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1. ON FIRST LOOKING INTO CHAPMAN'S HOMER.
Much have I travelled in the realms of gold,
And many goodly states and kingdoms seen;
Round many western islands have I been
Which bards in fealty to Apollo hold.
Oft of one wide expanse had I been told
That deep-browed Homer ruled as his demesne:
Yet did I never breathe its pure serene
Till I heard Chapman speak out loud and bold:
Then felt I like some watcher of the skies
When a new planet swims into his ken;
Or like stout Cortez when with eagle eyes
He stared at the Pacific-and all his men
Looked at each other with a wild surmise-
Silent, upon a peak in Darien.
11. WRITTEN IN JANUARY, 1817.
After dark vapours have oppressed our plains
For a long dreary season, comes a day
Born of the gentle South, and clears away
From the sick heavens all unseemly stains.
The anxious mouth, relieved from its pains,
Takes as a long-lost right the feel of May,
The eyelids with the passing coolness play,
Like rose leaves with the drip of summer rains.
And calmest thoughts come round us-as, of leaves
Budding,-fruit ripening in stillness,-autumn suns
Smiling at eve upon the quiet sheaves,-
Sweet Sappho's cheek,-a sleeping infant's breath,-
The gradual sand that through an hour-glass runs,-
A woodland rivulet,-a Poet's death.
III. WRITTEN IN JANUARY, 1818.
When I have fears that I may cease to be
Before my pen has gleaned my teeming brain,
Before high piled books, in charact'ry,
Hold like full garners the full-ripened grain ;
When I behold, upon the night's starred face,
Huge cloudy symbols of a high romance,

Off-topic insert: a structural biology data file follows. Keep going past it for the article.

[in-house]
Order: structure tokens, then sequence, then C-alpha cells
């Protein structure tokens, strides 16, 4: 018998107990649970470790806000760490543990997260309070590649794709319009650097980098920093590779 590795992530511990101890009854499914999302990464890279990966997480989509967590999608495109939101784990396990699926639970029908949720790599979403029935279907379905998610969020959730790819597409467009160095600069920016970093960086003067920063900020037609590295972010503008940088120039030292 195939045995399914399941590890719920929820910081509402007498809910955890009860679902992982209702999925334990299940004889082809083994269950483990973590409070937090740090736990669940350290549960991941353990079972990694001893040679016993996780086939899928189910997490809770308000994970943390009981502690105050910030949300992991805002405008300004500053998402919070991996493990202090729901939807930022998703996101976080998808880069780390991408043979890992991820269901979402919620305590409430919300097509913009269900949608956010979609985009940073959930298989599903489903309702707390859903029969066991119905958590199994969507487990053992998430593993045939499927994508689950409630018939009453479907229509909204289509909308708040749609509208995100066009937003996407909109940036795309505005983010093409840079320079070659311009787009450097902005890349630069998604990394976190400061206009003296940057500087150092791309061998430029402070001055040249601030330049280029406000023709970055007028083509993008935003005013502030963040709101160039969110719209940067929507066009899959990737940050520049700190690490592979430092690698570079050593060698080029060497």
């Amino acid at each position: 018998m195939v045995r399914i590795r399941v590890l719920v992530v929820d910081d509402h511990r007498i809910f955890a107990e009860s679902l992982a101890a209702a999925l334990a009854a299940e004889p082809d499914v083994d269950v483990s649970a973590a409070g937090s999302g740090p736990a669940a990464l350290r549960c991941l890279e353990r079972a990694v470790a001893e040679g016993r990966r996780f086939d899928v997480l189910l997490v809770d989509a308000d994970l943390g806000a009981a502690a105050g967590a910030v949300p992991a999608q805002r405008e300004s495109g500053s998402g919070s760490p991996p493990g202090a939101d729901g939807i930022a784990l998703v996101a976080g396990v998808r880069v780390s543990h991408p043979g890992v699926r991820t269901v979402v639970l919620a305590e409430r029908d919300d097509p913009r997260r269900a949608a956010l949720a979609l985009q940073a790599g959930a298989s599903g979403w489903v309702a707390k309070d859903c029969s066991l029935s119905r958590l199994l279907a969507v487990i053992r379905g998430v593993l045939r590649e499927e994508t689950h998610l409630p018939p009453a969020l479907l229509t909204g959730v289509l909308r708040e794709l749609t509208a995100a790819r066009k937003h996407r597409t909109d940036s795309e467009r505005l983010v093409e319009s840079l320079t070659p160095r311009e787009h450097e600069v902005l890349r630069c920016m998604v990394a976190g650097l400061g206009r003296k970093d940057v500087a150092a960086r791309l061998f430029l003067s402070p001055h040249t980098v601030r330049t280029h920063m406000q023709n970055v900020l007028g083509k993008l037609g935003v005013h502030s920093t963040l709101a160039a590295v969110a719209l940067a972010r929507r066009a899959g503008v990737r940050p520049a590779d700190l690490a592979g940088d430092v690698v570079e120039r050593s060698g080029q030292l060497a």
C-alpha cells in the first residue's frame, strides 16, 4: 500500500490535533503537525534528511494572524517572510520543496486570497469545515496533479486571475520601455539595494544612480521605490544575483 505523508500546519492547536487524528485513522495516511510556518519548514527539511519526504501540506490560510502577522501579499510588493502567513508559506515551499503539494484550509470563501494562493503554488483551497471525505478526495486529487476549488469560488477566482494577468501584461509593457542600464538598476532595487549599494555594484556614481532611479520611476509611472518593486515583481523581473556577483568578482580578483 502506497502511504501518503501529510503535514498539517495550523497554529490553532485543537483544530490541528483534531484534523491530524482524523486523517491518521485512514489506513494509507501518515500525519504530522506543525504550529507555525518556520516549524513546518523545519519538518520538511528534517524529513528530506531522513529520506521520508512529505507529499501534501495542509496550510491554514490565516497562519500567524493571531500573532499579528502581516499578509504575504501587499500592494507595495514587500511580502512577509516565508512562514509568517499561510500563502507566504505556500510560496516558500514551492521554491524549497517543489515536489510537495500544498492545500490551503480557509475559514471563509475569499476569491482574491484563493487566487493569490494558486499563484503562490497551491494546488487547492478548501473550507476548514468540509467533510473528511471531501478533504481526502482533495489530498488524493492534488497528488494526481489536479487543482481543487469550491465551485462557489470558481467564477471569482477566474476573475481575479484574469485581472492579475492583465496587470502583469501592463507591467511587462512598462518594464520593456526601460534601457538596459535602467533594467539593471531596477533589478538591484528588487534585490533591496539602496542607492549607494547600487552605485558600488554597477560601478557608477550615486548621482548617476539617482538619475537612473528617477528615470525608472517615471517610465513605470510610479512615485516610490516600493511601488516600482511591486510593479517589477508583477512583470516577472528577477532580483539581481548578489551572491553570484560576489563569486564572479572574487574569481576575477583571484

And feel that I may never live to trace
Their shadows, with the magic hand of chance;
And when I feel, fair creature of an hour!
That I shall never look upon thee more,
Never have relish in the faery power
Of unreflecting love!-then on the shore
Of the wide world I stand alone, and think
Till Love and Fame to nothingness do sink.
IV. ADDRESSED TO HAYDON.
Great spirits now on earth are sojourning:
He of the cloud, the cataract, the lake,
Who on Helvellyn's summit, wide awake,
Catches his freshness from Archangel's wing:
He of the rose, the violet, the spring,
The social smile, the chain for Freedom's sake:
And lo! whose steadfastness would never take
A meaner sound than Raphael's whispering.
And other spirits there are, standing apart
Upon the forehead of the age to come;
These, these will give the world another heart,
And other pulses. Hear ye not the hum
Of mighty workings?——
Listen awhile, ye nations, and be dumb.
v. ON THE GRASSHOPPER AND CRICKET.
The poetry of earth is never dead:
When all the birds are faint with the hot sun,
And hide in cooling trees, a voice will run
From hedge to hedge about the new-mown mead:
That is the grasshopper's-he takes the lead
In summer luxury,-he has never done
With his delights, for, when tired out with fun,
He rests at ease beneath some pleasant weed.
The poetry of earth is ceasing never:
On a lone winter evening, when the frost
Has wrought a silence, from the stove there shrills
The Cricket's song, in warmth increasing ever,
And seems to one in drowsiness half lost,
The Grasshopper's among some grassy hills.
Four Seasons fill the measure of the year;